Originally from Pennsylvania, Seth earned a B.A. in English and B.S. in Environmental Science from tiny little Lebanon Valley College in Annville, PA. He worked in communications for the next few years, including a stint as a press secretary for an ill-fated congressional campaign, before deciding to pursue a Master’s in Conservation Ecology and Sustainable Development at UGA. For his thesis he worked under the direction of Laurie Fowler and Cathy Pringle to develop science-based recommendations on riparian buffer ordinances. After graduating in 1999 he stayed on at UGA working with Fowler to translate science into policy and with Bud Freeman on various fish research and management projects. These eventually led to a PhD, which Seth earned under Mary Freeman in 2006 while coordinating the development of the Etowah Aquatic Habitat Conservation Plan.
From 2008 through 2013 Seth worked first as a postdoctoral associate and then as a staff scientist for the nonprofit organization Trout Unlimited (TU). He continues to maintain active collaborations with TU colleagues.
Seth’s current research areas include population viability analysis, conservation planning, and environmental flows, among others. Most of his work is highly applied and is intended to find practical solutions to conservation problems. He currently works mainly in the southeastern US and western US, but (mainly through students) collaborates on projects in Costa Rica, Mexico, India, and elsewhere.
Seth co-teaches graduate courses in conservation ecology (every fall), stream ecology (every spring), quantitative analysis (every now and then), integrative conservation (every 2017), and an FYOS class with Amy Rosemond and Scott Connelly.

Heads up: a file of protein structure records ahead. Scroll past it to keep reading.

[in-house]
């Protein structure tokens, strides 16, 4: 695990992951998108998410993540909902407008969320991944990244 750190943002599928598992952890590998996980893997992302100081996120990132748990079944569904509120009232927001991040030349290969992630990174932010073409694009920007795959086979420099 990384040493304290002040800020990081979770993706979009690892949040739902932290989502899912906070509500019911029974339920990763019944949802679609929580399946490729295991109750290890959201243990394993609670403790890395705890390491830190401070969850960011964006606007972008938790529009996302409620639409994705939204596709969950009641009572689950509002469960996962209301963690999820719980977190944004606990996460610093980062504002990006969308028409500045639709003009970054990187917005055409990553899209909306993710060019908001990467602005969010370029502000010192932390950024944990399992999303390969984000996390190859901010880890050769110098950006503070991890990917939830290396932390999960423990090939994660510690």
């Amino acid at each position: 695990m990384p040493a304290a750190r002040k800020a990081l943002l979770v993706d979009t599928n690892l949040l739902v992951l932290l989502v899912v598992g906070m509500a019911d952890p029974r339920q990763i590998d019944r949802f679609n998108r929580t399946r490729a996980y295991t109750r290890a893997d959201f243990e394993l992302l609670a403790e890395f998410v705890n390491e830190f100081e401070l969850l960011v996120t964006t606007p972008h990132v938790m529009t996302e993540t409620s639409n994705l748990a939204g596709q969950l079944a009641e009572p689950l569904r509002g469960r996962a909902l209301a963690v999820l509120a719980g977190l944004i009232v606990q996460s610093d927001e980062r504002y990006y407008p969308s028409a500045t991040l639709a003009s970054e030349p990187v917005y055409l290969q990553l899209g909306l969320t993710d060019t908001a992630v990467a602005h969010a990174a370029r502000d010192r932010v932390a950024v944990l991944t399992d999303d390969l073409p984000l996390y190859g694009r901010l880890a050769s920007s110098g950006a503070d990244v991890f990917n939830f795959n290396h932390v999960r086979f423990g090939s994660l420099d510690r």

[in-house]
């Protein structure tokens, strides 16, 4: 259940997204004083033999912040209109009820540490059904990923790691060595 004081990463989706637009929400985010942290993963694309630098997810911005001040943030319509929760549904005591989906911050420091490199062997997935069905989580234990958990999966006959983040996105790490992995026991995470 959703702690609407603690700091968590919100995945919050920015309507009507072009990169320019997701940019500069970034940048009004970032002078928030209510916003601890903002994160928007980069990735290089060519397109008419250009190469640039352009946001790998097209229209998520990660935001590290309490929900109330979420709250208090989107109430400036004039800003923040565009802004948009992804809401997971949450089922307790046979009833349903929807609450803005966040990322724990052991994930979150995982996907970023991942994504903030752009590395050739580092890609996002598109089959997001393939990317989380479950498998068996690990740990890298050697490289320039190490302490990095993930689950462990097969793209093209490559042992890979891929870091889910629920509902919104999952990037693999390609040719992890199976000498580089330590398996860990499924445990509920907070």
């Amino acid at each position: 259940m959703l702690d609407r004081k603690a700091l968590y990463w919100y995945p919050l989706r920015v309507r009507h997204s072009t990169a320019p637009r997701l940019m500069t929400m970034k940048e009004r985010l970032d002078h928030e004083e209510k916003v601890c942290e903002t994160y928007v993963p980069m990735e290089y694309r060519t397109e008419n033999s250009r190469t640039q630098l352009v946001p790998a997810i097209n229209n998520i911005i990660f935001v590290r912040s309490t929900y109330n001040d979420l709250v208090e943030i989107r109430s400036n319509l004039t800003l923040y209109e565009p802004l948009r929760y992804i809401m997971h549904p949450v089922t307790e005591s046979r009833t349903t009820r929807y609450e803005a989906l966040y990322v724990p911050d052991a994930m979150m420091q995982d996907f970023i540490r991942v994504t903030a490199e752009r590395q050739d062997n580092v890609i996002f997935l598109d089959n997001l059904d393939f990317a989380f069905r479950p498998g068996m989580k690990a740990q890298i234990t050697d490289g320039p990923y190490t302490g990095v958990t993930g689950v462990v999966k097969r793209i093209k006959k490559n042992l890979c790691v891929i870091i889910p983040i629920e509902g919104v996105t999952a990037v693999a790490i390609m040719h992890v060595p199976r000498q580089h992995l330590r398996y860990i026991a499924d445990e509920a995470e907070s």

Some recent publications:
Wenger, S.J. 2016. Review of Kurt D. Fausch, “For the Love of Rivers: A Scientist’s Journey.” Biological Conservation http://dx.doi.org/10.1016/j.biocon.2016.06.028.
Isaak, D.J., Young, M.K., Luce, C.H., Hostetler, S.W., Wenger, S.J., Peterson, E.E., Ver Hoef, J.M., Groce, M.C., Horan, D.L. and Nagel, D.E., 2016. Slow climate velocities of mountain streams portend their role as refugia for cold-water biodiversity. Proceedings of the National Academy of Sciences, p.201522429.
Kormos, P.R., Luce, C.H., Wenger, S.J. and Berghuijs, W.R., 2016. Trends and sensitivities of low streamflow extremes to discharge timing and magnitude in Pacific Northwest mountain streams. Water Resources Research.
Roy, A.H., Capps, K.A., El-Sabaawi, R.W., Jones, K.L., Parr, T.B., Ramírez, A., Smith, R.F., Walsh, C.J. and Wenger, S.J., 2016. Urbanization and stream ecology: diverse mechanisms of change. Freshwater Science, 35(1), pp.272-277.
Sterling, J.L., Rosemond, A.D. and Wenger, S.J., 2016. Watershed urbanization affects macroinvertebrate community structure and reduces biomass through similar pathways in Piedmont streams, Georgia, USA.Freshwater Science, 35(2), pp.676-688.
For a (possibly out-of-date) CV, click here.